A woman wearing a cape.
- The definition of a cape is piece of land that sticks into the water.
An example of a cape is the piece of land just north of Nantucket Sound in Massachusetts.
- A cape is defined as a piece of clothing without any sleeves that's worn over the shoulders and attaches at the front of the neck.
An example of a cape is what Superman wears to help him fly.
- cape at the S tip of Fla.: southernmost point of the U.S. mainland: c. 20 mi (32 km) long
- cape at the S tip of Nova Scotia
Origin of Cape; from Fr, sand ; from Classical Latin sabulum, sand
Origin of capeFrench ; from Old ProvenÃ§al capa ; from Late Latin cappa, cape, hooded cloak
Origin of capeMiddle English and amp; Old French ; from Medieval Latin caput, headland ; from L, head
- Cape of Good Hope
- Cape of Good Hope Province
- Cape Cod
Origin of Capeafter Prince Henry, son of James promontory in SE Va., at the entrance of Chesapeake Bay
- Confederate fort in NW Tenn., on the Tennessee River: captured (1862) by Union forces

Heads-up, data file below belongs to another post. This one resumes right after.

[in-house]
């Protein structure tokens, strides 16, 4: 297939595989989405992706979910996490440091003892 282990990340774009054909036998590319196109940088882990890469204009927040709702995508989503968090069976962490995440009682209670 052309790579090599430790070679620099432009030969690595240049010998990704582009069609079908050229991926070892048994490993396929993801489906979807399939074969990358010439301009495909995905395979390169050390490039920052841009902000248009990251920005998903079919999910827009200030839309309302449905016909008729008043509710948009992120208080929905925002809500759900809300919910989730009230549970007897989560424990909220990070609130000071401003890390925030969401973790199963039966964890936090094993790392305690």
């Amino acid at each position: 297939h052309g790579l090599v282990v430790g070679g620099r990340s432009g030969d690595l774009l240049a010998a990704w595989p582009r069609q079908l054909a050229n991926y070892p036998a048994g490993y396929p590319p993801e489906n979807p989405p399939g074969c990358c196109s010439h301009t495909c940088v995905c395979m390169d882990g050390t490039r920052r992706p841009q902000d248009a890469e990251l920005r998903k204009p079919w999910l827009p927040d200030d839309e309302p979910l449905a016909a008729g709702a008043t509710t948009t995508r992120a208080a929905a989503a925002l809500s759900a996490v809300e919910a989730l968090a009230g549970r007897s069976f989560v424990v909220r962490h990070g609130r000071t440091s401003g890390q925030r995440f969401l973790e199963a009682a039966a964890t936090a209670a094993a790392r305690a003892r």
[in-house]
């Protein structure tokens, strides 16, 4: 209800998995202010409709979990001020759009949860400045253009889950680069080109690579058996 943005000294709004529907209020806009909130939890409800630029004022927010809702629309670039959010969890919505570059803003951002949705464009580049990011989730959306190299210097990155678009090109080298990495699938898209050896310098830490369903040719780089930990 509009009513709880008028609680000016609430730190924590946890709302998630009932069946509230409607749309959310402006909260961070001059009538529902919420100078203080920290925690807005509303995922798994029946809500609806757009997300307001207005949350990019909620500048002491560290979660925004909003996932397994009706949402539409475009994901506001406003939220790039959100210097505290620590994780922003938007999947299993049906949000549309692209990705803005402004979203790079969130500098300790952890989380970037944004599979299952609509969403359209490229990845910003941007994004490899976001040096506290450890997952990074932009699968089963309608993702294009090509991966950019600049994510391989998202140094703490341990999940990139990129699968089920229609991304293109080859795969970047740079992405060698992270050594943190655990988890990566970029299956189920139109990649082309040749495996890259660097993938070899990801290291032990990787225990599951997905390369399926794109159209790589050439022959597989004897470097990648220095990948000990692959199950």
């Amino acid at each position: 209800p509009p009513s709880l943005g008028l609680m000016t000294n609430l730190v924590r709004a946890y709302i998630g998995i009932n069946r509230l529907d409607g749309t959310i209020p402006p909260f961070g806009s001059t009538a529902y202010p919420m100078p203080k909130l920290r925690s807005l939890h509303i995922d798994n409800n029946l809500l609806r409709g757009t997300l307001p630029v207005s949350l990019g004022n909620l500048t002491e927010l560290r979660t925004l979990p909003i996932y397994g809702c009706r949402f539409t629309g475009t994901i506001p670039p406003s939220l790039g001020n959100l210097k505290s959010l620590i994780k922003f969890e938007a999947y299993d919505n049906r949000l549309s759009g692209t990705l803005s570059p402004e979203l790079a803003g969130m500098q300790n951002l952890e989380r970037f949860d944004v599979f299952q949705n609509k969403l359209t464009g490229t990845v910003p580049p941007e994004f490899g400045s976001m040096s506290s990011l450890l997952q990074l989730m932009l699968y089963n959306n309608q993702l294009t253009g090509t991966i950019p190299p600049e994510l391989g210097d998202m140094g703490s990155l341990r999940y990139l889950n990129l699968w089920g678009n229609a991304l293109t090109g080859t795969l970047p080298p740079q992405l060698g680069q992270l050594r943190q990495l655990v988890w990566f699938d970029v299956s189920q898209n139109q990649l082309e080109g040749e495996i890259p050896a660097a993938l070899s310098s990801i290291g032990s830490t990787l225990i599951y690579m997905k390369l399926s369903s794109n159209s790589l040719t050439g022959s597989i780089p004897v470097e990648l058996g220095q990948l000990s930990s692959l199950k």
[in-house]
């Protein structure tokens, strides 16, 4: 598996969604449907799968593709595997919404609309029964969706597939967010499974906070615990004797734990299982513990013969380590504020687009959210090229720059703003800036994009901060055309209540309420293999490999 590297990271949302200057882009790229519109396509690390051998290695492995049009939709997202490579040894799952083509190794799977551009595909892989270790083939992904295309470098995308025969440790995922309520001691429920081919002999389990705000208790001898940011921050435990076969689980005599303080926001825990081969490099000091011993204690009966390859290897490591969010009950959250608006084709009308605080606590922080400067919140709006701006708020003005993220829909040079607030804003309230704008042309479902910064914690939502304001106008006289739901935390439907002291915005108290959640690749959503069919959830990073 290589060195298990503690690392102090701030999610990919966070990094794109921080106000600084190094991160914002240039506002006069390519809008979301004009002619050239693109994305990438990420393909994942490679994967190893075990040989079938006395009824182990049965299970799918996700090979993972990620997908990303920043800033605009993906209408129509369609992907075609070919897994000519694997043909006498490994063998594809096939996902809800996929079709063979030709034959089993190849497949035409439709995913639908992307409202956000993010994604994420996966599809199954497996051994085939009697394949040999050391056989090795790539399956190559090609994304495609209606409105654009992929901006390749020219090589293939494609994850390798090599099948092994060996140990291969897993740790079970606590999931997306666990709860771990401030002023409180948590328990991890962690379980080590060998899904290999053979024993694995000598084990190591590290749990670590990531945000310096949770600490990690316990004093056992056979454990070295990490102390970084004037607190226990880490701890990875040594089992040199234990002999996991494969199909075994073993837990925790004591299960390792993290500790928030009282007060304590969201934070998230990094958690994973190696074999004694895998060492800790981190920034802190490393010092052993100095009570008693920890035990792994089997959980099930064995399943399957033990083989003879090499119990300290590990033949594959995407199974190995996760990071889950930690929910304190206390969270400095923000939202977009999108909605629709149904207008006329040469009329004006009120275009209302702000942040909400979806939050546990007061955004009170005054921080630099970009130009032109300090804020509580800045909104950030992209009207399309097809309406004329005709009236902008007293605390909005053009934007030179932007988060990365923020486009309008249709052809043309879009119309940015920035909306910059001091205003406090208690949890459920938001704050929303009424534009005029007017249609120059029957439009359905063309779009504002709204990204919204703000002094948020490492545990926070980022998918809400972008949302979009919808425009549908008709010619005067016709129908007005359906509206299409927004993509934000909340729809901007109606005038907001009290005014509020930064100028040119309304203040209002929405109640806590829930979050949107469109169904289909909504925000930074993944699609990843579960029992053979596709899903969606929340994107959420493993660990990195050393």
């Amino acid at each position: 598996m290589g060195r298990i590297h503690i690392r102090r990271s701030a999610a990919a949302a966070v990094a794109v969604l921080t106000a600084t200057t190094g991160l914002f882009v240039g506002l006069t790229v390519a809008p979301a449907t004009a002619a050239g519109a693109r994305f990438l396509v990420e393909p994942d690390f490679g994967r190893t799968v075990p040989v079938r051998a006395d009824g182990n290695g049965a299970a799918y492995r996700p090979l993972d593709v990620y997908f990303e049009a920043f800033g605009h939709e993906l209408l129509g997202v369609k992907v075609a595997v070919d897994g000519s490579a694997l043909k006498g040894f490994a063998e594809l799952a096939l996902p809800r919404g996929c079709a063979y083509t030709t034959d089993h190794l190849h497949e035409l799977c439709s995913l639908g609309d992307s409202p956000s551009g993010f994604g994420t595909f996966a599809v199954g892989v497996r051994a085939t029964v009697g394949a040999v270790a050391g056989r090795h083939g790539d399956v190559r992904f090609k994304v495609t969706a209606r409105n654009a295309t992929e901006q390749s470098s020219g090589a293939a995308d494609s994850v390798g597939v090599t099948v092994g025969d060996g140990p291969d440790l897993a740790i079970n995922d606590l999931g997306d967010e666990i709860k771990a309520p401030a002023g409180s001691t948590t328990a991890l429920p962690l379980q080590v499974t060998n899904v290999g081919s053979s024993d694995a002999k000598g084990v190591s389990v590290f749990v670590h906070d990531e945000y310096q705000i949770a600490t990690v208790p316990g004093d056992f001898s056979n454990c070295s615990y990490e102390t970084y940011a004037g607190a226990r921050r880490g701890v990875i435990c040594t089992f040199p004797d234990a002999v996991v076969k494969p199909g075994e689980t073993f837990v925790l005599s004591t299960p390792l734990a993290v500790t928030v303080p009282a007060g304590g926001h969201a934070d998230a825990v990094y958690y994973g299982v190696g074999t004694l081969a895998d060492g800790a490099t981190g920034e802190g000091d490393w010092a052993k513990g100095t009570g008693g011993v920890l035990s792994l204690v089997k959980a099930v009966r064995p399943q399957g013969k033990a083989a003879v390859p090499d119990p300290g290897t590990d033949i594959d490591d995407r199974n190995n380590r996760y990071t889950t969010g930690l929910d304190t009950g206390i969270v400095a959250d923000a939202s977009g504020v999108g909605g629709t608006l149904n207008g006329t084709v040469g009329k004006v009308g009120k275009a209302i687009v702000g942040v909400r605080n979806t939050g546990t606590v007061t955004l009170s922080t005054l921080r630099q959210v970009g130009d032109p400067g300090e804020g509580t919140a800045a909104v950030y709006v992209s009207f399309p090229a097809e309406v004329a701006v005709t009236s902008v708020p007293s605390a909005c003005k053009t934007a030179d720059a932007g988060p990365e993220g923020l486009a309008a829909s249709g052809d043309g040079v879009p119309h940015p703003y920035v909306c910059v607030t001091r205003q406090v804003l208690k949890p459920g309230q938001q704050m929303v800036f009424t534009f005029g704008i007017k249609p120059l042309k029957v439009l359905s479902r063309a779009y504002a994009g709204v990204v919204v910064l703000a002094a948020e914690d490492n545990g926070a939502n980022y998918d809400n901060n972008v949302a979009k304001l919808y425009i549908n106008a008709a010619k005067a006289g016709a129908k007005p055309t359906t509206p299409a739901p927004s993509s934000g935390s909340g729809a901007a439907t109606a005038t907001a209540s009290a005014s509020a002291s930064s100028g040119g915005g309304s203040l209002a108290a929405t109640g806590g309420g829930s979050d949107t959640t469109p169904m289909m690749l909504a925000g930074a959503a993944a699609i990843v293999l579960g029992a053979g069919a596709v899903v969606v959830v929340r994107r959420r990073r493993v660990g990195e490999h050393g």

or Cape of
- A sleeveless outer garment fastened at the throat and worn hanging over the shoulders.
- A brightly colored cloth used in maneuvering the bull in a bullfight; a capote or muleta.
transitive verbcaped, cap·ing, capes
Origin of capeMiddle English cape, partly variant of cope, cope; see cope2, and partly from Anglo-Norman cape (from Medieval Latin c&amacron;pa, variant of Late Latin cappa).
Origin of capeMiddle English cap, from Old French, from Old Provençal, from Latin caput, head; see kaput- in Indo-European roots.
- A sleeveless garment or part of a garment, hanging from the neck over the back, arms, and shoulders, but not reaching below the hips.
(third-person singular simple present capes, present participle caping, simple past and past participle caped)
- (nautical) To head or point; to keep a course.
- The ship capes southwest by south.
- To skin an animal, particularly a deer.